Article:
10. I just received this Twitter message from John Wilson, editor of “Books and Culture” and editor at large for Christianity Today magazine:
    “There is no legitimate debate. It’s not kosher to “use” an honorary degree in that way. Period.”

  11. I understand that the honorary doctorate puffery is likely part of the reason Pope Francis has put the kibosh on the title “monsignor” for parish priests.

  12. I just saw a fantastic Twitter post from A.J. Swoboda (@mrajswoboda) that brings a different perspective to this issue:
    “After reflection, I’ve concluded that the less I’m living by God’s love, the more important it is for me to remind people about my PhD.”

  13. A former boss once said to me, ‘some people need to have a nice office to know they’re important’. The same has to be true of honorary titles. If you want to use a title, go and put in the work and earn one.

  14. The practice should be stopped. There is enough practice of verbal gymnastics, slight of mouth trickery, obfuscation, “lawyering”, mental gaslighting in our society to render this idiotic practice of bestowing on someone an honorary anything. Ex. obama accepting the Nobel Peace Prize. Where did he create peace? Not even a year in office and he accepts a Nobel Peace Prize and $1.4 million dollars. Ironically, the honorable thing would have been for him to NOT accept.

  15. You think it is easy to earn an honorary doctorate? As mentioned it is like a lifetime achievement award. How do you compare a few years of slaving away at studies (with no guarantee of what your future contributions to fellow humans) to a lifetime of making a positive impact on people? “Dr.” is indeed earned and I think more so than by way of the typical avenue through studies.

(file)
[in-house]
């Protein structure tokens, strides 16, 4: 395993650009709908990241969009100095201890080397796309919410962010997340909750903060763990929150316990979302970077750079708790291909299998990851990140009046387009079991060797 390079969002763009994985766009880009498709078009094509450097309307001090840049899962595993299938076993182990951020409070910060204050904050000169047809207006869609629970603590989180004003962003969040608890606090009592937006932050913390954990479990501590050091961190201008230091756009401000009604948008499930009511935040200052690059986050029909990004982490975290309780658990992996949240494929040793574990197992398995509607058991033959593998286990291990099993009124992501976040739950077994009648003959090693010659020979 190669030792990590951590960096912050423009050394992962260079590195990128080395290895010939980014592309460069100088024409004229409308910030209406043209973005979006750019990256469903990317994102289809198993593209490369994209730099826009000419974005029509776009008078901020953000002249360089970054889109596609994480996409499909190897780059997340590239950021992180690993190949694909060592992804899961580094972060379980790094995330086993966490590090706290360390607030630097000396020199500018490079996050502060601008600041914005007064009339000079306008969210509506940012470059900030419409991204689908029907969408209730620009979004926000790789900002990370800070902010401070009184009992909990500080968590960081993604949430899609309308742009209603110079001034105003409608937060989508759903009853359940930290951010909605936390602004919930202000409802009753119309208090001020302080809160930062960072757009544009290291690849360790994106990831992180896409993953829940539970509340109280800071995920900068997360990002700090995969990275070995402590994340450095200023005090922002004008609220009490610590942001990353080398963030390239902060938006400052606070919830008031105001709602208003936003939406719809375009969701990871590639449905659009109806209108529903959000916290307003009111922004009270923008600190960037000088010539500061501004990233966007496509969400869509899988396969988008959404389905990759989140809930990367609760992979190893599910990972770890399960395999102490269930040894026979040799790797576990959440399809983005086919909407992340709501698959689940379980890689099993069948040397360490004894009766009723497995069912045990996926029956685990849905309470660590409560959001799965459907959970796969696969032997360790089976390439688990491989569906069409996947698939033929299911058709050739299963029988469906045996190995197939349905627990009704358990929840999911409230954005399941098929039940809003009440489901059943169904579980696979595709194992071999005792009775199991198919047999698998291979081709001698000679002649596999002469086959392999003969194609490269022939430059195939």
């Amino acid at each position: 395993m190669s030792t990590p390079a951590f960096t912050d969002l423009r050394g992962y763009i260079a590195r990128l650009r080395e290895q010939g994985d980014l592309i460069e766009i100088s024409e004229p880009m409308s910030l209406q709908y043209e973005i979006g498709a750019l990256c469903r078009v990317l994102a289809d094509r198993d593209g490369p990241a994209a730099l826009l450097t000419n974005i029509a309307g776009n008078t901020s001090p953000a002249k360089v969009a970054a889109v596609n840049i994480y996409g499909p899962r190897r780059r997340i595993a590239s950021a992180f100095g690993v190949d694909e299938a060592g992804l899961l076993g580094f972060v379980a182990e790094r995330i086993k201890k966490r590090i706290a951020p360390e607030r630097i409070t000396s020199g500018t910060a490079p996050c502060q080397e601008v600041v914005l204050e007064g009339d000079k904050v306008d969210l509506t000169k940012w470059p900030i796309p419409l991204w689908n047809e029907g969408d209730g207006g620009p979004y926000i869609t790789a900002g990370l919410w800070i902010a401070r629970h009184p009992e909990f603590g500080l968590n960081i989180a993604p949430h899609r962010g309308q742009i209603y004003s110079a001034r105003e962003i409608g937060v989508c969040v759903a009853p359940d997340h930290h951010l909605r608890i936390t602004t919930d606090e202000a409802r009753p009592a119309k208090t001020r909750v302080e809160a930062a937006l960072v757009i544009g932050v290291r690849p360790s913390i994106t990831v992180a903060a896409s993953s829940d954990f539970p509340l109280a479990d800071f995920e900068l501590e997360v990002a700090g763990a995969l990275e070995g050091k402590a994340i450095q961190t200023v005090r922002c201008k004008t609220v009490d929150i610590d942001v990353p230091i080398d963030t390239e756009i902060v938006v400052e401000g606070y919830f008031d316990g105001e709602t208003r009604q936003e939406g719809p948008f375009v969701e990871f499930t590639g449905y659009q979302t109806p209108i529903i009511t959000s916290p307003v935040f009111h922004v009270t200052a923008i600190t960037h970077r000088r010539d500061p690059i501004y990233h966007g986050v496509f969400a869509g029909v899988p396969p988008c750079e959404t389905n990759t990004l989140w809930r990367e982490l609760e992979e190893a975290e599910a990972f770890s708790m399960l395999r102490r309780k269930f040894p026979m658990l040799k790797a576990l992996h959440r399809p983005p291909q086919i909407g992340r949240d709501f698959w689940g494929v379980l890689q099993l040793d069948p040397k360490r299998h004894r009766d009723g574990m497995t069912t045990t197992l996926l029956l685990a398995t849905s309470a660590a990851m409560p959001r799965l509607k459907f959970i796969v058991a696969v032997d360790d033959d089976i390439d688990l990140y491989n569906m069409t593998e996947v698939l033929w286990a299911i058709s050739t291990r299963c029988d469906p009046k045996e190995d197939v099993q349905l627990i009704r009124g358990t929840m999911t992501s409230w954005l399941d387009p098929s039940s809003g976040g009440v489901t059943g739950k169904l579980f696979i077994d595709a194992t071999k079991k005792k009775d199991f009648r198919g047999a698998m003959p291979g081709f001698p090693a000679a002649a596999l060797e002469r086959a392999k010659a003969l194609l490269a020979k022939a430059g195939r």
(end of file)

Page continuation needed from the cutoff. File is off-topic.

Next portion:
1. Great. Then my suggestion would be to call it a “Lifetime Achievement Award” and not a Ph.D. since the doctorate is very different. And if a legit Ph.D. was so easy, we wouldn’t need an “honorary” version, since more people would actually do the course work, research, and dissertation for the real thing.

      1. I agree. I have seen and heard preachers with honorary doctorate degrees preach sermons with simply crappy exegesis, in which a first years student in greek would have done better. When I obtain earned degrees, I earned the right to be considered competent in a subject. a man with an honorary degree just has not earned that right.

  16. The self-referencing use of the title “Doctor” (in publications, business cards, speaking engagements, professional websites, etc.) by those who possess only honorary degrees is especially disturbing when it occurs among confessional Lutheran clergy, who should be more than satisfied and honored with the title they were given when accepting their Divine Call as a servant of the Word.